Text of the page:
- Train in small doses
You want to identify gaps in skills and experiences and build a baseline there first. Add them into projects in incremental steps. Give them some responsibility, but only a little at a time. Test readiness with real life scenarios, as they happen, and turn them into a “what would you do now?” exercises. If you do not have a deadline for your position leaving, make sure that you are not overburdening yourself with work, and also the employee. If you are grooming over time, be aware that they also have a full-time job to contend with. And probably for lower pay, as well. Try not to give after-hours homework, instead focusing on tasks and small sit-downs. If this is a new hire for the purpose of replacement, ensure that a foundation of basic training happens concurrently with specific role training.
- Show “why” more than “how”
You want to train someone to do the job, but the best way to create a dynamic, problem-solving employee is explaining the “why” of the task, problem, or processes, rather than just going through the motions. Why is it important that the end-of-day reports are run? Why do you digitally scan a document and keep the paper copy anyway? That way the candidate will be able to problem-solve and manage creatively on their own, once you are gone.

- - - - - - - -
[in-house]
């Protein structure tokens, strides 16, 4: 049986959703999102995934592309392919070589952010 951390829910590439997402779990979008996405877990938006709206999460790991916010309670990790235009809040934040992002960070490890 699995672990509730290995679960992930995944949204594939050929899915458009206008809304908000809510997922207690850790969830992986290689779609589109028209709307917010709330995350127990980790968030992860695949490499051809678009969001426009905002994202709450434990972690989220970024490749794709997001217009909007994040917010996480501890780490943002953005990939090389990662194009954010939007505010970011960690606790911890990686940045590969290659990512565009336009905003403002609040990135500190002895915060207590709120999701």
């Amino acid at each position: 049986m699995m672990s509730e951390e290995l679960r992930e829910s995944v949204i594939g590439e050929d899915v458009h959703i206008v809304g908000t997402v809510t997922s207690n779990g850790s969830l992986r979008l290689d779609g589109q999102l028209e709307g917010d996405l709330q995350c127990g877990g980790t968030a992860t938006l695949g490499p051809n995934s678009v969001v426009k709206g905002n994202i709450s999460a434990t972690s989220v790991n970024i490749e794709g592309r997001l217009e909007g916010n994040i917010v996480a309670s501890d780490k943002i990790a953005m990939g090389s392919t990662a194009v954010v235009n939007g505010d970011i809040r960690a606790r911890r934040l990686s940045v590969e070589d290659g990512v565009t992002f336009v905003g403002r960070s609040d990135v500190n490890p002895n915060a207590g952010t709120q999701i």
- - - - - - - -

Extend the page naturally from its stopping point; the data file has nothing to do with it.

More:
Make sure that you keep your boss or peers informed of the progress. Make sure that your candidate understands areas that they are performing well in training, as well as weak areas to work on. Communicate personal or professional expectations of the role clearly throughout the process. Ask a lot of questions. Let them find the files in the computer themselves, with you there to talk them through.
- Hand over tasks
Start small. Stress the importance of maintaining positive relationships with vendors or clients or customers. Put them in charge of certain tasks that can be delegated slowly. Check in on them frequently to ensure they have the right steps in place. You want to be a safety net while they take over, not to micro-manage the job or the transition, but to build their confidence in their ability to do the job alone. After a time, act as if you are not there. Let them figure out solutions within departments or with HR. Resist the urge to continue to be a safety net if they falter. If they cannot figure it out now, they may never be able to perform the tasks without you there to guide them.
- Let go
Manage the transition, and then leave. Move on and let them take the reigns. Make yourself available for questions, if you want, but do not check in on them. Feel satisfied, like you are leaving a worthy legacy to your company!